The Hoofdtoren in Hoorn: picture perfect

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Is it an optical illusion or is the Hoofdtoren in Hoorn really cut in half? Image: Andra Vanghelie/Supplied

On your way down to the harbour, it’s impossible to miss the Hoofdtoren. This impressive building looks like it’s cut in half, making it a unique sight. Back in the day, it was used for defence purposes, but now it’s a restaurant and a must-stop for taking gorgeous pictures of the city.

More history! The Museum of the 20th-century in Hoorn

Continuing through the city, you’ll reach the Museum of the 20th Century. This one is much lighter and easier to take in than the Westfries Museums’ display of the Dutch colonial past. All in all, a fun way to spend one or two hours and is fit for all ages! Prepare to go down memory lane and learn a thing or two along the way.

READ MORE | Dutch Quirk #120: Struggle with their colonial past

From the 1900s to the ’90s, each room is designed with original objects from that time. The museum is also situated in a former prison, which only adds to its charm!

The (free) audio guide gives you a brief introduction to how people in the Netherlands lived throughout those times. As a Romanian, I’ve learnt that the Dutch lived in the ’70s like Romanians did in the ’90s — not sure whether to laugh or cry.

Next stop: the harbour in Hoorn

Walk another three minutes and it will feel like you reached the end of the world right there — all water and serenity. Throughout the whole walk (along the Hoofdtoren to here) you can observe stunning boats.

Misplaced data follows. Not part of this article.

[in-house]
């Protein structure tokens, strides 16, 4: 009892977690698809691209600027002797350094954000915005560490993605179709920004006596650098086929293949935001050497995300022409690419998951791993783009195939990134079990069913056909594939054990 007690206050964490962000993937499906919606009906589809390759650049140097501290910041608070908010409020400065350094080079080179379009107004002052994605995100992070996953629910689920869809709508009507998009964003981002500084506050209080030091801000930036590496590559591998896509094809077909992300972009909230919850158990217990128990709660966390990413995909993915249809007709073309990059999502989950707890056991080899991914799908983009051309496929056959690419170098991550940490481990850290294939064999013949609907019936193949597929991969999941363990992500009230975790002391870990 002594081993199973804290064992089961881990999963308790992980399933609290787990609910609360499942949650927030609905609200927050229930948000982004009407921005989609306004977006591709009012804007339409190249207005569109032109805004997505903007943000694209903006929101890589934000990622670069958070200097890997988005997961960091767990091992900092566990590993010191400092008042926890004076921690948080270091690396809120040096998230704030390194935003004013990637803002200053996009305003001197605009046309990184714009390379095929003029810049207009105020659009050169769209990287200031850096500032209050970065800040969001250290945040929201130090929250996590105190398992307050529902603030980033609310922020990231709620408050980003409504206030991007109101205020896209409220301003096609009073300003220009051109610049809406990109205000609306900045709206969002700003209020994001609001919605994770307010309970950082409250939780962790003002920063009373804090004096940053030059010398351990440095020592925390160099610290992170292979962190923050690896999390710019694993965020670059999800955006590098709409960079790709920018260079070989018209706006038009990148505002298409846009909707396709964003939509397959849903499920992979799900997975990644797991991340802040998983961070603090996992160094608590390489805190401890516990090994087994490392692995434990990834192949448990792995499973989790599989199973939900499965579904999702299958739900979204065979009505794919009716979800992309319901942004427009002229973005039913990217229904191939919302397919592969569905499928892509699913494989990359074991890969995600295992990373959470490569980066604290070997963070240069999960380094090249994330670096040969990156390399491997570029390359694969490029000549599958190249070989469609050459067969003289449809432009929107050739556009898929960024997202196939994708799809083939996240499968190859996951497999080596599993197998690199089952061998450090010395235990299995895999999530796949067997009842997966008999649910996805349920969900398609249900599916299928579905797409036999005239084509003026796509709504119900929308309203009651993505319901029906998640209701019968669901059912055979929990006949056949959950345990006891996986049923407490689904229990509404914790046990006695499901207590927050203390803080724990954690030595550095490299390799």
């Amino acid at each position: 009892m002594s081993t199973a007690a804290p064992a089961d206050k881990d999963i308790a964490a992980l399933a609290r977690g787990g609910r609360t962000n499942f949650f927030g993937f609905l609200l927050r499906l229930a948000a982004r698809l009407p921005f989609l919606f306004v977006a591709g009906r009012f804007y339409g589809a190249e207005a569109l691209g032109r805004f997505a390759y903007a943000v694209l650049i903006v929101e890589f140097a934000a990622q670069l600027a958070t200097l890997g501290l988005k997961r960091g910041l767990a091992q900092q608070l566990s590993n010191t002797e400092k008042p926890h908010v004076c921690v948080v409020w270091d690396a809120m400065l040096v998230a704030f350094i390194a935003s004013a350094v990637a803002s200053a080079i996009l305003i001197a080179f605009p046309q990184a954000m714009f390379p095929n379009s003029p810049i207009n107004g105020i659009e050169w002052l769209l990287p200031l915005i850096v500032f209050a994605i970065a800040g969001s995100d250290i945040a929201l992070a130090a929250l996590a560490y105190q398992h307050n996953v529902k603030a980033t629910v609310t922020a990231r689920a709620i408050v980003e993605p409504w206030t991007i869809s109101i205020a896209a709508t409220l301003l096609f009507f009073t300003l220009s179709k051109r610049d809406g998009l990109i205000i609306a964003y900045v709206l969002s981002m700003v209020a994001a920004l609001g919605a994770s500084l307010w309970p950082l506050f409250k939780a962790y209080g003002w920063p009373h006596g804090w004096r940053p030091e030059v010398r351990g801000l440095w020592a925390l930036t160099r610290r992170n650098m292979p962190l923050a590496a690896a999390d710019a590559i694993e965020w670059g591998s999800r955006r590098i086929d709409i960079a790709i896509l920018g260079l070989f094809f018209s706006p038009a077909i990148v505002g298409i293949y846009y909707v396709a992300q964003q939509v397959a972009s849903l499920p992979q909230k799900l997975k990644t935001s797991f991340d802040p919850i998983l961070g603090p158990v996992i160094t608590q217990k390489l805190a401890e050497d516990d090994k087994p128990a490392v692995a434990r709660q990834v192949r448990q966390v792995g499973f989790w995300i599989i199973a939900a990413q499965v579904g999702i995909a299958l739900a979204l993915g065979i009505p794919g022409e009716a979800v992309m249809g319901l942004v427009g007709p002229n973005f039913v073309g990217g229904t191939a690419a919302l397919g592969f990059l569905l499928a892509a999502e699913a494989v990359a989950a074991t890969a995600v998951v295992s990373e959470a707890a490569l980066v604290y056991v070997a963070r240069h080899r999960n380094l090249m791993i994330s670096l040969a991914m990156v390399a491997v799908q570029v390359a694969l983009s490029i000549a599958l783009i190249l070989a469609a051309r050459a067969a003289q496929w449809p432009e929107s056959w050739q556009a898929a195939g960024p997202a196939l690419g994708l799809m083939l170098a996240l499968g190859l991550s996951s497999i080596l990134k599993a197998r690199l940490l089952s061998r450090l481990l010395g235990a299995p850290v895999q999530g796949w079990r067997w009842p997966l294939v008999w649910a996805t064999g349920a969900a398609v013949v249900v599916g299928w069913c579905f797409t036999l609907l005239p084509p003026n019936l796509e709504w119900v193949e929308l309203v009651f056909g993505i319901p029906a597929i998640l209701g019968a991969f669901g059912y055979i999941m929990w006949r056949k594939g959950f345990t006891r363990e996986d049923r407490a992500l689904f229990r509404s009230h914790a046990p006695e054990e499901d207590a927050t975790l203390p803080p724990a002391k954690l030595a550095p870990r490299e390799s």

Hoorn’s last gate: The East Gate

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Can you imagine drinking your morning coffee on top of a historical city gate? Image: Andra Vanghelie/Supplied

The East Gate (Oosterport) is the last remaining gate in Hoorn, dating back to 1578. You can scan a QR on the gate itself to learn about its history. It’s an impressive construction, but what I loved most is the house on top — and yes, someone actually lives up there!

On your way here, if you walk on Slapershaven, look for the Bosshuizen. These three adjacent houses are special as they resemble a comic strip, telling the story of the battle on the Zuiderzee between West Frisians and the Spanish Fleet.

The Oosterkerk in Hoorn

On your way back to the centre, take Groote Oost Street. It’s beautiful, full of history, and lined with protected historical buildings!

Right in the middle, you’ll pass the Oosterkerk, which you can recognize by the clock hanging “out” of the building. This also has a QR code which you can scan to find out more information like the time it completely fell apart due to bad construction.